Corey Samuels at Kashkaval Garden has spent around $10,000 on his “beloved roadway seating” which was being broken down as we spoke on Sunday morning. The design has gone through many iterations as City regulations changed. “We originally had the structure on wheels to take them in and out of the restaurant when indoor dining was not allowed. Then DOT didn’t like the wheels, so we sorted that. Then DOH came and wanted a floor. Then DOT came by in January and made us fix something that cost $2,500 — and then a few weeks later we got the notice that it had to be removed. If the left hand and the right hand of the city knew what they were doing. They could have saved us a lot of money,” said Samuels.
Kashkaval Garden lost a wedding booking worth over $5,000 for a full buyout in June because the couple wanted the outdoor dining. “So many people who call us want to make a reservation for outside. The timing is unfortunate, yesterday was so warm and beautiful,” he said.
Jaz Rupall, co-owner of Jaz Indian Cuisine (which has just opened on 9th Avenue) built his business around the availability of potential outdoor revenue. “We based our business plan on having these 20 outdoor seats available for customers,” she said. Steven Padernacht from Bar 9 added: “We lost 20 outdoor seats — and in a time like this, that really hurts. Never mind the fact that the city has now rescinded the permits they gave us to use outdoor seating, they forced us to pay to tear down the very structures they used to enhance our business. In this city, it’s always one step forward and two steps back. We paid $5,000 to build this structure which is under constant scrutiny by inspectors who issue us fines and now we had to pay the same amount of money to tear it down! How do they expect us to survive without outdoor dining going into the summer months?”
Socrates Nanas, owner of Empanada Mama also blamed the ever-changing goalpost of navigating the avenue’s construction limits. “I think it’s ridiculous to make us take down the outdoor dining for construction. That’s the way it is in New York, they start things and it keeps on going and going and going,” said Nanas about the work that has been on 9th Avenue since 2017. His outdoor shed, a series of “cubes” made by modular company Podnology was one of the few structures that could be reinstated, though the pods were already craned out as of Thursday to be used at a different Empanada Mama location. “Nobody takes time to think things through. They don’t care that some of these business owners are hanging on by the skin of their teeth.”
Other restaurant owners had already made the decision to remove their outdoor dining ahead of the project. “I took mine down because I wanted it gone. I felt that they were dangerous, unsanitary, and created a place for homeless and junkies to gather and use,” said Tommy Greco from K Rico Steakhouse. “I removed it in December, I just felt like it was a huge eyesore that caused more trouble than good — also, walking through a bike lane to serve customers was beyond dangerous. I literally watched multiple people go to the hospital after getting hit by an electric bike or gas-powered scooter.”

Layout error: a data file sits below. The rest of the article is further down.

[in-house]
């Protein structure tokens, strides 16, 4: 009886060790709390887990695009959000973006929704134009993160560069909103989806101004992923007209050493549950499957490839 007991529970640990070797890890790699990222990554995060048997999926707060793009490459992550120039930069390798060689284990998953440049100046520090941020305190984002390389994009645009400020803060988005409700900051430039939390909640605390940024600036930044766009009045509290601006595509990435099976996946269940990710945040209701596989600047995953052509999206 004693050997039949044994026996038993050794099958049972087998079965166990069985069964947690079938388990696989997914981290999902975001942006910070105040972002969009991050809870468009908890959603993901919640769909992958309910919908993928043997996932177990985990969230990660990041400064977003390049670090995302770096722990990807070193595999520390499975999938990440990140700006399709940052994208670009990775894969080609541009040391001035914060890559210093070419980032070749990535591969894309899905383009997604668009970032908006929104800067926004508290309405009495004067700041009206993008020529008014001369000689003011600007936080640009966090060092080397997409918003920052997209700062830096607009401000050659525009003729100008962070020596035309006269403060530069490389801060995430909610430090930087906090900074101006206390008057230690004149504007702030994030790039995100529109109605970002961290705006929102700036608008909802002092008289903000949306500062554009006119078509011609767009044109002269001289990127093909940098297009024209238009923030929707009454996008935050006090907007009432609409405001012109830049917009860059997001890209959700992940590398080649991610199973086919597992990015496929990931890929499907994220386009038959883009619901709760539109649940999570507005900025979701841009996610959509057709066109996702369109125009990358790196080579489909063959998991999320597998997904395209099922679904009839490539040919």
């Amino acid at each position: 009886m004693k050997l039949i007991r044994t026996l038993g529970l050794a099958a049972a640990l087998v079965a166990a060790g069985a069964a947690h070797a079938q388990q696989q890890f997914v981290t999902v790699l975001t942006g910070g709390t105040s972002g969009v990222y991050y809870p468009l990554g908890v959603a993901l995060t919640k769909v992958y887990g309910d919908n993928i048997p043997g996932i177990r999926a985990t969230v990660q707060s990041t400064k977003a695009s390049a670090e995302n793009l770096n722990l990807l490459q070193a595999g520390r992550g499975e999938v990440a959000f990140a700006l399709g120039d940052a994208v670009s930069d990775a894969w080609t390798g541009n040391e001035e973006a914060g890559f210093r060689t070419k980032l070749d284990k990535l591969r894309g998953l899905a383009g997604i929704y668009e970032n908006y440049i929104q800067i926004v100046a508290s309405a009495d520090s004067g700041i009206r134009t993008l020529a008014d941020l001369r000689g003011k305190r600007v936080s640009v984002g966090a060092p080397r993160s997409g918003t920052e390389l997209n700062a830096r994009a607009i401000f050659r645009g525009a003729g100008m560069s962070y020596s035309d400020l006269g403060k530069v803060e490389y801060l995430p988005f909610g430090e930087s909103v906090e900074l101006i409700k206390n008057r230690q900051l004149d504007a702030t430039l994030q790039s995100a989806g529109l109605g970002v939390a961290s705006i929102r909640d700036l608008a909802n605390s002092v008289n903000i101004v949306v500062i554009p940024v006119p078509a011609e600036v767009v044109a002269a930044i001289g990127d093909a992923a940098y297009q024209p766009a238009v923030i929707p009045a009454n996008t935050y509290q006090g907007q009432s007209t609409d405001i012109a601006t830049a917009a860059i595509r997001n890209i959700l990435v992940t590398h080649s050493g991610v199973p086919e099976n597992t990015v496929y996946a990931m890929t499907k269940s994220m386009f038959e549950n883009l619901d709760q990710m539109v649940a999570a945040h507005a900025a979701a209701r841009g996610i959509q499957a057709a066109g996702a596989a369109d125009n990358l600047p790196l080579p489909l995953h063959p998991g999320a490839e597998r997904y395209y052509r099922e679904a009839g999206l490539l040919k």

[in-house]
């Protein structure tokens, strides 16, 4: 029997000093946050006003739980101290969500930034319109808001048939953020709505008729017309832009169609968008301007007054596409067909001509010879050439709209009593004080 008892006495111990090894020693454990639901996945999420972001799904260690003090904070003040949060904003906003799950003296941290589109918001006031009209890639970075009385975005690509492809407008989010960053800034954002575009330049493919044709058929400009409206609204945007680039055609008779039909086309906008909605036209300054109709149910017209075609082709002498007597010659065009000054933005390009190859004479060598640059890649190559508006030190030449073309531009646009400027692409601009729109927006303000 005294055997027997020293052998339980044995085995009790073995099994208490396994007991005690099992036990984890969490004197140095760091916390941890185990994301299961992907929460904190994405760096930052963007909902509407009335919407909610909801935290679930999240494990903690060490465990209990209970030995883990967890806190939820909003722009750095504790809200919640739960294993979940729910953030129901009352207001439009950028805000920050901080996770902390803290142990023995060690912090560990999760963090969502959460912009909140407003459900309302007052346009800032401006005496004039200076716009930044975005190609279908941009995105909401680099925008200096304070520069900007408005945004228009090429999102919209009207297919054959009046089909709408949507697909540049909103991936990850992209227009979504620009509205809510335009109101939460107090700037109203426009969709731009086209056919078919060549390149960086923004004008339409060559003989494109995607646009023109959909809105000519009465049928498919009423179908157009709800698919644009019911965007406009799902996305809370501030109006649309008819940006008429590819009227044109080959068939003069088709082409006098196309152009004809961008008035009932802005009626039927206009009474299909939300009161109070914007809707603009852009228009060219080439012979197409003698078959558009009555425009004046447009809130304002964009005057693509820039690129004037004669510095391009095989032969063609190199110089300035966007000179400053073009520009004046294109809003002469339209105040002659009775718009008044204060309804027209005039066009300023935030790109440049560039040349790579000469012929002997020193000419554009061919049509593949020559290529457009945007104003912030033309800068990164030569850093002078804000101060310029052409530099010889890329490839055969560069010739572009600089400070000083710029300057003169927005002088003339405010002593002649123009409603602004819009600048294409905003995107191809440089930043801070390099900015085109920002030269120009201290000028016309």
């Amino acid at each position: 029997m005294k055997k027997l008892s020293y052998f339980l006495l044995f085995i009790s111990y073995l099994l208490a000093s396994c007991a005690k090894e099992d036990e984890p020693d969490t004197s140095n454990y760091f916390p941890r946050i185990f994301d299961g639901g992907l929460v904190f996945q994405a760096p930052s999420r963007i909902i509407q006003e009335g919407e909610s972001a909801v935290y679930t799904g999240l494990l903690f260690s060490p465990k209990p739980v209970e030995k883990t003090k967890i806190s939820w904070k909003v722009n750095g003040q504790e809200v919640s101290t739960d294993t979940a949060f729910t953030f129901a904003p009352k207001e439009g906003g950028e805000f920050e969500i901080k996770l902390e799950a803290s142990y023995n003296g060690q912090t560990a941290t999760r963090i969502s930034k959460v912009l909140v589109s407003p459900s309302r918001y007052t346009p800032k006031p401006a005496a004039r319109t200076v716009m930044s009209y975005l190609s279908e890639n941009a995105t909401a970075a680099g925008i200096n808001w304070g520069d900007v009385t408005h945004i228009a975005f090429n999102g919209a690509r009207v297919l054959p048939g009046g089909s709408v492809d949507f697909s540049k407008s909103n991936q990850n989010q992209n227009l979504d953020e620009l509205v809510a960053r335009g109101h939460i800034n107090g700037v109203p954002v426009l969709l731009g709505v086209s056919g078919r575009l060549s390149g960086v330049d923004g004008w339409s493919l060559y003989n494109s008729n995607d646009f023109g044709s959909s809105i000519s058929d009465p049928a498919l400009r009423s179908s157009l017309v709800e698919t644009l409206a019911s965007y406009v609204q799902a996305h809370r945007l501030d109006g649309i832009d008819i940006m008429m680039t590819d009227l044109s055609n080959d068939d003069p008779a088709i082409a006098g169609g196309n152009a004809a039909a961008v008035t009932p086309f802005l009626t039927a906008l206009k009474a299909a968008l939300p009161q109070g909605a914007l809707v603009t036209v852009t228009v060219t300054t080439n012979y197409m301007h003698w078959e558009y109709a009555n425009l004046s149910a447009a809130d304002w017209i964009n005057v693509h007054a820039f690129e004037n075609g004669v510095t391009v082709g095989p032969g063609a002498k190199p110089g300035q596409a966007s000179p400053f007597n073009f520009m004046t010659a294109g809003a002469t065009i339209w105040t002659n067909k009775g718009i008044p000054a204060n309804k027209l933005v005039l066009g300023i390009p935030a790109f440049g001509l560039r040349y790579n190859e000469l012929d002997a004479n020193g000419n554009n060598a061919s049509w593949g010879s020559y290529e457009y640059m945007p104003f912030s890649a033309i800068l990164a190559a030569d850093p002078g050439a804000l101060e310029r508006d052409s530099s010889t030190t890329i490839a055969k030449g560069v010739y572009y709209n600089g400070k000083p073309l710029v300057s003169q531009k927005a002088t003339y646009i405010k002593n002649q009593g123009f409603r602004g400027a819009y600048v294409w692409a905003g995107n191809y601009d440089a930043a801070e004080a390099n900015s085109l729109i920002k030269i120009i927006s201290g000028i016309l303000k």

Some Hell’s Kitchen locals also found the sheds to be a safety risk on the avenue. In a survey conducted by W42ST, reader Susan Lahn responded: “The sheds appear to be a hazard for fires and limit access to buildings in case of fire.” Another reader agreed: “The sidewalk width on 9th is not wide enough to safely accommodate these structures. It is impeding accessibility and makes me avoid walking along 9th Avenue entirely.”
Several readers explained that while they supported small businesses, the urgent need for pedestrian improvements was also a critical neighborhood issue. Said reader Charlie Todd, “This is a special situation as this section of 9th Avenue is getting an exciting new road design with wider sidewalk space for pedestrians. It will create more space for people and less for loud, dangerous, polluting vehicles. In the long run the restaurants will benefit from the new wide sidewalk space.” Added reader Jenny, “They are a great step toward prioritizing the city’s human residents over car traffic.”
Pibool Koonvirarak from Three Roosters told us: “We are sad to see it go, but we understand the reason why they have to go. Our plan is to improve our sidewalk seating experience and make it look more inviting to the neighborhood and attract more tourists.”
Christine Berthet, co-chair of Manhattan Community Board 4’s Transportation Committee added: “As unfortunate and unlucky this situation is for individual operators, conflicts between transportation, utilities maintenance, construction and outdoor installations are inherent to the outdoor dining program. This reconstruction project was due to be done last year, but was delayed to give the restaurants an opportunity to get back on their feet.”
One resident and former member of MCB4 was less than sorry to see the Atlas Social Club’s shed (recently run over by a runaway truck) shut down. “These outdoor dining sheds were always intended to be a temporary measure during the COVID pandemic. And the Open Restaurant guidelines issued by DOT were mostly ignored by the bars and restaurants,” he said.
“Many businesses soon erected mini-houses that were fully or mostly enclosed, which flies in the face of why outdoor dining was needed in the first place — so I really don’t want to hear about businesses complaining about paying for removal of the sheds. Removable tales, chairs and barriers, where appropriate, will still be permitted by DOT and the guidelines are now being developed. I am sensitive to the needs of the industry, but also cognizant of the needs of the residents as well,” he added.
The team at the popular 9th Avenue Hummus Kitchen — which also lost its dining structure, argued that despite the need for temperature-contingent sidewalk construction, the project came at a critical crossroads for the city’s hospitality recovery. Sharon Hoota, the owner of Hummus Kitchen, concluded: “Unfortunately, the city has chosen the worst time to evacuate the outdoor structures and start the construction. Hell’s Kitchen was highly affected during COVID — all Broadway shows were shut down, as well as the offices nearby. The neighborhood has just started to restore itself and the spring brings new and fresh air to the area. It is ridiculous that especially now we’ve been asked to destroy an essential part of our restaurant and to spend a fortune on demolishing our outdoor structure and rebuilding it in the future.”
W42ST reached out to the DDC, Mayor’s Office, and local council member Erik Bottcher for comment. This story will be updated if we hear back.